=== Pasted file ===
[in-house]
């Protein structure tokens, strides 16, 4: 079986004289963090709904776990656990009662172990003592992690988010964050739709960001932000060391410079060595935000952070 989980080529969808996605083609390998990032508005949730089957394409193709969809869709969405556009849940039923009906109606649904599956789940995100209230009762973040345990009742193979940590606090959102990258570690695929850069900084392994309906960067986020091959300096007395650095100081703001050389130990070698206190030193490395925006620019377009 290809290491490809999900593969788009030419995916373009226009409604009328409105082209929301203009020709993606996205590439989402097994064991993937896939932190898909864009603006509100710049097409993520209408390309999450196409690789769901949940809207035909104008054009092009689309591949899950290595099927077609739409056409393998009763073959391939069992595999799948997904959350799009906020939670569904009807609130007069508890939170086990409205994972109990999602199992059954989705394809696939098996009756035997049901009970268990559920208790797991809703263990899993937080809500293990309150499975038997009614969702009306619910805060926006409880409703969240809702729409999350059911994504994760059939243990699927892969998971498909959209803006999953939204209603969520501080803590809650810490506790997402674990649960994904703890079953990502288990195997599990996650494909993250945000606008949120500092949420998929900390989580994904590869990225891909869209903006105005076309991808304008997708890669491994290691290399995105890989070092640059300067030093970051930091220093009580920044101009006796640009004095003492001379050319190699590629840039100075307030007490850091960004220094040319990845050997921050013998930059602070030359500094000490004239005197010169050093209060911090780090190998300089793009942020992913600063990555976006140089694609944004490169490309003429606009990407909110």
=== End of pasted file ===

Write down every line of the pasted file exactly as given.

[in-house]
């Protein structure tokens, strides 16, 4: 079986004289963090709904776990656990009662172990003592992690988010964050739709960001932000060391410079060595935000952070 989980080529969808996605083609390998990032508005949730089957394409193709969809869709969405556009849940039923009906109606649904599956789940995100209230009762973040345990009742193979940590606090959102990258570690695929850069900084392994309906960067986020091959300096007395650095100081703001050389130990070698206190030193490395925006620019377009 290809290491490809999900593969788009030419995916373009226009409604009328409105082209929301203009020709993606996205590439989402097994064991993937896939932190898909864009603006509100710049097409993520209408390309999450196409690789769901949940809207035909104008054009092009689309591949899950290595099927077609739409056409393998009763073959391939069992595999799948997904959350799009906020939670569904009807609130007069508890939170086990409205994972109990999602199992059954989705394809696939098996009756035997049901009970268990559920208790797991809703263990899993937080809500293990309150499975038997009614969702009306619910805060926006409880409703969240809702729409999350059911994504994760059939243990699927892969998971498909959209803006999953939204209603969520501080803590809650810490506790997402674990649960994904703890079953990502288990195997599990996650494909993250945000606008949120500092949420998929900390989580994904590869990225891909869209903006105005076309991808304008997708890669491994290691290399995105890989070092640059300067030093970051930091220093009580920044101009006796640009004095003492001379050319190699590629840039100075307030007490850091960004220094040319990845050997921050013998930059602070030359500094000490004239005197010169050093209060911090780090190998300089793009942020992913600063990555976006140089694609944004490169490309003429606009990407909110």